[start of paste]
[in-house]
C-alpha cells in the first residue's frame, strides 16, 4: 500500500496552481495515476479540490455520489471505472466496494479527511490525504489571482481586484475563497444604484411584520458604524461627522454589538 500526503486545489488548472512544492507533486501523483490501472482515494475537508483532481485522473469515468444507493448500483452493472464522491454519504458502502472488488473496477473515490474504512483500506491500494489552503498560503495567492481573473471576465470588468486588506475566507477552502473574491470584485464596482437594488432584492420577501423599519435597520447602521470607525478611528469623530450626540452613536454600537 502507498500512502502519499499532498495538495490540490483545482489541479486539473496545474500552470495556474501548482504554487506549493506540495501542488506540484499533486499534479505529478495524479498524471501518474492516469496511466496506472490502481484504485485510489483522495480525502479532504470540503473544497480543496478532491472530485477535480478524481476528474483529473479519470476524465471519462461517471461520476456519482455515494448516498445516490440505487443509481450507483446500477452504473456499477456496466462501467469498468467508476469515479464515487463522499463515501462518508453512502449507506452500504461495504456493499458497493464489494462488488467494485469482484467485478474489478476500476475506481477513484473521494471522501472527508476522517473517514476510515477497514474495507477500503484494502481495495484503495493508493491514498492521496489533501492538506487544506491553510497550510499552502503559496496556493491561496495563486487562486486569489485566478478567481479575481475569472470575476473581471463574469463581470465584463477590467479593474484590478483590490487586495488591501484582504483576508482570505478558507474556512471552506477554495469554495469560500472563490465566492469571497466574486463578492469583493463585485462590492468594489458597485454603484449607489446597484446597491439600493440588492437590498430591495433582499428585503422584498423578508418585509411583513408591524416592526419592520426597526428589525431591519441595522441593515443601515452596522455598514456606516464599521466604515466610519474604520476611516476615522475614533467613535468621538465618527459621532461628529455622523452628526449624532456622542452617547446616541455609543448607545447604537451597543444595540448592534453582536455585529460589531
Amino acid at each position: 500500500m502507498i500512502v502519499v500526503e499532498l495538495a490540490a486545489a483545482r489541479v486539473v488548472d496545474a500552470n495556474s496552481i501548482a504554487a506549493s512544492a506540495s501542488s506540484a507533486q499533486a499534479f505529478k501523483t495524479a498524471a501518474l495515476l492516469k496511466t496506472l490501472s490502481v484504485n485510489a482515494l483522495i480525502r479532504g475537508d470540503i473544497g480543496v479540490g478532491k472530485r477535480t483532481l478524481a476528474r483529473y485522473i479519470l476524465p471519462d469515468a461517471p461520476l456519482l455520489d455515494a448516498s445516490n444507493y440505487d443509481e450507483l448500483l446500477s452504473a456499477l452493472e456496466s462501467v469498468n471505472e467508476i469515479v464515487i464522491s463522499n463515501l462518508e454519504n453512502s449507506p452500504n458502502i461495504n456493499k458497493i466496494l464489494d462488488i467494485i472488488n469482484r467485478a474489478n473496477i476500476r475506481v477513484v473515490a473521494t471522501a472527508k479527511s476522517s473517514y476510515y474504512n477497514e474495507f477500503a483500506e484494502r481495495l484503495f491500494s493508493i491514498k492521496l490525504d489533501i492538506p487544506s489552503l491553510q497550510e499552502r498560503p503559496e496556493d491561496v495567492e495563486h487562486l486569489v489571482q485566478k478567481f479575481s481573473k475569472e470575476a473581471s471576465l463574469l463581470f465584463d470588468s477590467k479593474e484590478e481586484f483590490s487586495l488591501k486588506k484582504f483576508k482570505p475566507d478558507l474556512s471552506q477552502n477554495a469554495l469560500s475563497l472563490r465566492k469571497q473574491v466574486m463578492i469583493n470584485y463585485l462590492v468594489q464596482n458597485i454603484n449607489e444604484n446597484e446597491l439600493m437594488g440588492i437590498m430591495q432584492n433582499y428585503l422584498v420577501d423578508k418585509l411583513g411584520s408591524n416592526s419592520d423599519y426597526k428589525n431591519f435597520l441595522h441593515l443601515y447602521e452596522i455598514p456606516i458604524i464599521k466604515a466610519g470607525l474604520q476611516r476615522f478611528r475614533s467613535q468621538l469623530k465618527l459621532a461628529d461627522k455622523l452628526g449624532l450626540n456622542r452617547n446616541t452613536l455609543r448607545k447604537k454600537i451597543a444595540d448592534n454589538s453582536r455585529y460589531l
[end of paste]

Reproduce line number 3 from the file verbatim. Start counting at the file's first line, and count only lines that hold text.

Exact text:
Amino acid at each position: 500500500m502507498i500512502v502519499v500526503e499532498l495538495a490540490a486545489a483545482r489541479v486539473v488548472d496545474a500552470n495556474s496552481i501548482a504554487a506549493s512544492a506540495s501542488s506540484a507533486q499533486a499534479f505529478k501523483t495524479a498524471a501518474l495515476l492516469k496511466t496506472l490501472s490502481v484504485n485510489a482515494l483522495i480525502r479532504g475537508d470540503i473544497g480543496v479540490g478532491k472530485r477535480t483532481l478524481a476528474r483529473y485522473i479519470l476524465p471519462d469515468a461517471p461520476l456519482l455520489d455515494a448516498s445516490n444507493y440505487d443509481e450507483l448500483l446500477s452504473a456499477l452493472e456496466s462501467v469498468n471505472e467508476i469515479v464515487i464522491s463522499n463515501l462518508e454519504n453512502s449507506p452500504n458502502i461495504n456493499k458497493i466496494l464489494d462488488i467494485i472488488n469482484r467485478a474489478n473496477i476500476r475506481v477513484v473515490a473521494t471522501a472527508k479527511s476522517s473517514y476510515y474504512n477497514e474495507f477500503a483500506e484494502r481495495l484503495f491500494s493508493i491514498k492521496l490525504d489533501i492538506p487544506s489552503l491553510q497550510e499552502r498560503p503559496e496556493d491561496v495567492e495563486h487562486l486569489v489571482q485566478k478567481f479575481s481573473k475569472e470575476a473581471s471576465l463574469l463581470f465584463d470588468s477590467k479593474e484590478e481586484f483590490s487586495l488591501k486588506k484582504f483576508k482570505p475566507d478558507l474556512s471552506q477552502n477554495a469554495l469560500s475563497l472563490r465566492k469571497q473574491v466574486m463578492i469583493n470584485y463585485l462590492v468594489q464596482n458597485i454603484n449607489e444604484n446597484e446597491l439600493m437594488g440588492i437590498m430591495q432584492n433582499y428585503l422584498v420577501d423578508k418585509l411583513g411584520s408591524n416592526s419592520d423599519y426597526k428589525n431591519f435597520l441595522h441593515l443601515y447602521e452596522i455598514p456606516i458604524i464599521k466604515a466610519g470607525l474604520q476611516r476615522f478611528r475614533s467613535q468621538l469623530k465618527l459621532a461628529d461627522k455622523l452628526g449624532l450626540n456622542r452617547n446616541t452613536l455609543r448607545k447604537k454600537i451597543a444595540d448592534n454589538s453582536r455585529y460589531l